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Title: Initiation of vertebrate limb development
Author: Cohn, Martin J.
ISNI:       0000 0001 3559 9381
Awarding Body: University of London
Current Institution: University College London (University of London)
Date of Award: 1997
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Development of paired appendages at appropriate levels along the body axis characterizes the jawed vertebrate body plan. Molecular networks that operate within limb buds have received much attention, although very little is known about how limb budding is initiated. Here I show that beads soaked in Fibroblast growth factors (FGFs) and placed in prospective flank of chick embryos induce formation of ectopic limb buds, which contain their own signaling regions and develop into complete limbs. Application of FGF to anterior flank induces ectopic wings, and FGF applied to posterior flank induces ectopic legs. Hox genes are good candidates for encoding position in lateral plate mesoderm along the body axis, and thus determining where limbs form. If particular combinations of Hox gene expression determine where wings and legs develop, then formation of additional limbs from flank should involve changes in Hox gene expression which reflect the type of limb induced. Here I show that the same population of flank cells can be induced to form wing or leg. Induction of ectopic limbs is accompanied by specific changes in expression of 3 Hox genes in lateral plate mesoderm which reproduce, in the flank, expression patterns found at normal limb levels. Together, these results suggest that local production of FGF may initiate limb development, and that Hox gene expression may specify limb position. Pythons lack forelimbs, have vestigial hindlimbs, and regional specialization of the axial skeleton has been lost. I have examined patterns of Hox gene expression in python embryos, and show that the uniform pattern of vertebrae is associated with uniform Hox gene expression. Transplantation experiments and analysis of gene expression in python hindlimbs suggest that limb development is arrested due to failed apical ridge formation. Absence of a ridge in pythons may result from failure of limb ectoderm to respond to mesenchymal signals.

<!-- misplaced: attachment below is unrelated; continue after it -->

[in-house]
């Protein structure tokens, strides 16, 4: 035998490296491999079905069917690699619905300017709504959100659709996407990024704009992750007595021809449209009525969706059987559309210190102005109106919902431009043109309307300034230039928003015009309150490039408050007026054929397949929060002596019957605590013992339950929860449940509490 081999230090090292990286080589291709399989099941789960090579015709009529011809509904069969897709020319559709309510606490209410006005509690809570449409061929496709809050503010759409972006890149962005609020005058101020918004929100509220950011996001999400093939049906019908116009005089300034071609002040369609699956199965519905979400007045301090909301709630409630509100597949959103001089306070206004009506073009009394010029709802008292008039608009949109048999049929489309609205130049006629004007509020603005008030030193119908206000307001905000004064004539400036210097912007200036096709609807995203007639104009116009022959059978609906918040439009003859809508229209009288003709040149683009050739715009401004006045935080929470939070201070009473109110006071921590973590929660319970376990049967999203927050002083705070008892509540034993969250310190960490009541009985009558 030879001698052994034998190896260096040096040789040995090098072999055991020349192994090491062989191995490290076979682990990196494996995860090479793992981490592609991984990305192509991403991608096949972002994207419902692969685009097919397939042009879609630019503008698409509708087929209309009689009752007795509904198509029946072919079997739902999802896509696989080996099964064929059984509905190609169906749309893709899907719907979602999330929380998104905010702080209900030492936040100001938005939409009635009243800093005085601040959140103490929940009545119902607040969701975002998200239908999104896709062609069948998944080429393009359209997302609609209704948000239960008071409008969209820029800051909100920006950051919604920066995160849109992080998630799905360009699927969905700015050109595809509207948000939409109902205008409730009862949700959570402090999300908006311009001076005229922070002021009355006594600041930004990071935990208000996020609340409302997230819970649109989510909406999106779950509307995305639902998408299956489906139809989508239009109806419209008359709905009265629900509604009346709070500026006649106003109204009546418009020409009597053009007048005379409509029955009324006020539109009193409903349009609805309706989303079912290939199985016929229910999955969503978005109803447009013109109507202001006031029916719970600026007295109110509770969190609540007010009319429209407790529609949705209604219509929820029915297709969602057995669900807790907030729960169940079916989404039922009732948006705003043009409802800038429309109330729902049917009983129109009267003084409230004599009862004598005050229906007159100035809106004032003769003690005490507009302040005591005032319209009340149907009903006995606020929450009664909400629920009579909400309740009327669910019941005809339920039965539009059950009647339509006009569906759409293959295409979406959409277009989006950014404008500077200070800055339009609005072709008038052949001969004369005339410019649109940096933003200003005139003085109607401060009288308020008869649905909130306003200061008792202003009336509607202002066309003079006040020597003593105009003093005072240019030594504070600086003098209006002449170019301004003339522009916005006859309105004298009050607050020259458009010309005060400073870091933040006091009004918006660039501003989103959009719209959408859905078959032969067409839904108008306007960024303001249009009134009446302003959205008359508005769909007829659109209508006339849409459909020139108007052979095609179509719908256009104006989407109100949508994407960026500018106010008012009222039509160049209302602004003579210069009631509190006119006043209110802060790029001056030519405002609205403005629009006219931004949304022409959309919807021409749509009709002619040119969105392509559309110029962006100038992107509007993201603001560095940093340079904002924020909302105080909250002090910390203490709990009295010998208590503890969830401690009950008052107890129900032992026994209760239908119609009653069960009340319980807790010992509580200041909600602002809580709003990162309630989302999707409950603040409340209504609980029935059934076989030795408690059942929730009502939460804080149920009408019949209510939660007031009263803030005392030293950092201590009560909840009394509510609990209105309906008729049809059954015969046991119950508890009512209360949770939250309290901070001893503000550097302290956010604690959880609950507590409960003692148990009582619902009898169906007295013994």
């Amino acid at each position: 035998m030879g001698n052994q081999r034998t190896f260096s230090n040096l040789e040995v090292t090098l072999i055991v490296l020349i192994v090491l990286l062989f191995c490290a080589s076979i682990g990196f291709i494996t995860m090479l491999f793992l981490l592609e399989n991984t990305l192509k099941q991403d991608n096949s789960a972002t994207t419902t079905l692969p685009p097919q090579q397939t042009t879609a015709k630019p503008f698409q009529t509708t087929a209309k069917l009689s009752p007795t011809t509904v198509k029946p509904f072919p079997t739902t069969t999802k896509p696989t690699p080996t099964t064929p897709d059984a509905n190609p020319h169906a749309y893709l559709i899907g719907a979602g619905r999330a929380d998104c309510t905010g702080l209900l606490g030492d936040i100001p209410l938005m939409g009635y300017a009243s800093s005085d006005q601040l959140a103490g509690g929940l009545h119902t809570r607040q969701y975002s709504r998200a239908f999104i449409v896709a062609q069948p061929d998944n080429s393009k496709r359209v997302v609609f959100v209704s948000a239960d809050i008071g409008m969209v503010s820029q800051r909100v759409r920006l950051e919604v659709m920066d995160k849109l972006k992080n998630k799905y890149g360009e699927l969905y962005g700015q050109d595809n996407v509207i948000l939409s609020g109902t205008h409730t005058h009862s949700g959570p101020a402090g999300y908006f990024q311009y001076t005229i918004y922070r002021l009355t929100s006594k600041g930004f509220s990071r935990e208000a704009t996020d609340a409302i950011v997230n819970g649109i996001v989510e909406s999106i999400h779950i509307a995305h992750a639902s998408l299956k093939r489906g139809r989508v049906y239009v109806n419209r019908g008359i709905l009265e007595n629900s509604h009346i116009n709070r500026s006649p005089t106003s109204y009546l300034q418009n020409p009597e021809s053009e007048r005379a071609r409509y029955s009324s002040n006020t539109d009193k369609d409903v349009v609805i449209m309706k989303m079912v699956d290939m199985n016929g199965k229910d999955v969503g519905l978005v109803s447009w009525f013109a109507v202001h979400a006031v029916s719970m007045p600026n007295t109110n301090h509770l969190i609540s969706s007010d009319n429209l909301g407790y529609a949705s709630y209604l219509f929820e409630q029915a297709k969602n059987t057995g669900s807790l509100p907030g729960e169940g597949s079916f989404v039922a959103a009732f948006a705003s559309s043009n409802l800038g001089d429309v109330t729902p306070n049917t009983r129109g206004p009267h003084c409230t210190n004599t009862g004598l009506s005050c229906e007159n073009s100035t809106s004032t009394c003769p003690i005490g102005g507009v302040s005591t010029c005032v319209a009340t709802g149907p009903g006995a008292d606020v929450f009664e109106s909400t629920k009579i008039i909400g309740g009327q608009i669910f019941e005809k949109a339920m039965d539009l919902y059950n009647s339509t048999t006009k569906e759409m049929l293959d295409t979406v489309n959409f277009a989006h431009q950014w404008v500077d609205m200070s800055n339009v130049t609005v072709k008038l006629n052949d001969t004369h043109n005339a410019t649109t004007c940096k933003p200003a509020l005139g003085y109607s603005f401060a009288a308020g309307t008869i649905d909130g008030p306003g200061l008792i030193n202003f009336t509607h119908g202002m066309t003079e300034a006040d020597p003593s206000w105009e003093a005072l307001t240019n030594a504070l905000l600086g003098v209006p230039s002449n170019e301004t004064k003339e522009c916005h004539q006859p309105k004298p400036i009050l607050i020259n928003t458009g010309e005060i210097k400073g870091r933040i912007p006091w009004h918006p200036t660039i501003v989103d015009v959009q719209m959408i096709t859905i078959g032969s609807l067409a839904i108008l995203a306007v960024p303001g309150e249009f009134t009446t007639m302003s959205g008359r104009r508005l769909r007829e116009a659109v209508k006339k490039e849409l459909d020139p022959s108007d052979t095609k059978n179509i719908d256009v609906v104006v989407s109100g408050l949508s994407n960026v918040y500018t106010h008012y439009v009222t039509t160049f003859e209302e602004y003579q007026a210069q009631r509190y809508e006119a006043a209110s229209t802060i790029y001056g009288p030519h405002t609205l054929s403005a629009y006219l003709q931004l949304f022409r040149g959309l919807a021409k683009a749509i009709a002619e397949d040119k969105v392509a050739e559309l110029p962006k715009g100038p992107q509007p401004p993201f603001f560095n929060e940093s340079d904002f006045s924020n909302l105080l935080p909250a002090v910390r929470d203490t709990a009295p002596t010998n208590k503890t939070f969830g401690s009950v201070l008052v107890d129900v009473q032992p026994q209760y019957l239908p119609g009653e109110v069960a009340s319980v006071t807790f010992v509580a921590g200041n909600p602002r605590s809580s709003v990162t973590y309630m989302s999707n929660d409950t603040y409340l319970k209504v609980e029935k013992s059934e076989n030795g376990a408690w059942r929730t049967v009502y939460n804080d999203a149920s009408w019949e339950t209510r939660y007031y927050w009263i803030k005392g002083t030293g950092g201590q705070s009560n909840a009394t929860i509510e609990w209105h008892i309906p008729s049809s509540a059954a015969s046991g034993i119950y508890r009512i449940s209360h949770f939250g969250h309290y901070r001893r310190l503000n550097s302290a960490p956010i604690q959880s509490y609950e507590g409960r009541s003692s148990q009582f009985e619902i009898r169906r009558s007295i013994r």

Supervisor: Not available Sponsor: Not available
Qualification Name: Thesis (Ph.D.) Qualification Level: Doctoral
EThOS ID:  DOI: Not available
Keywords: Zoology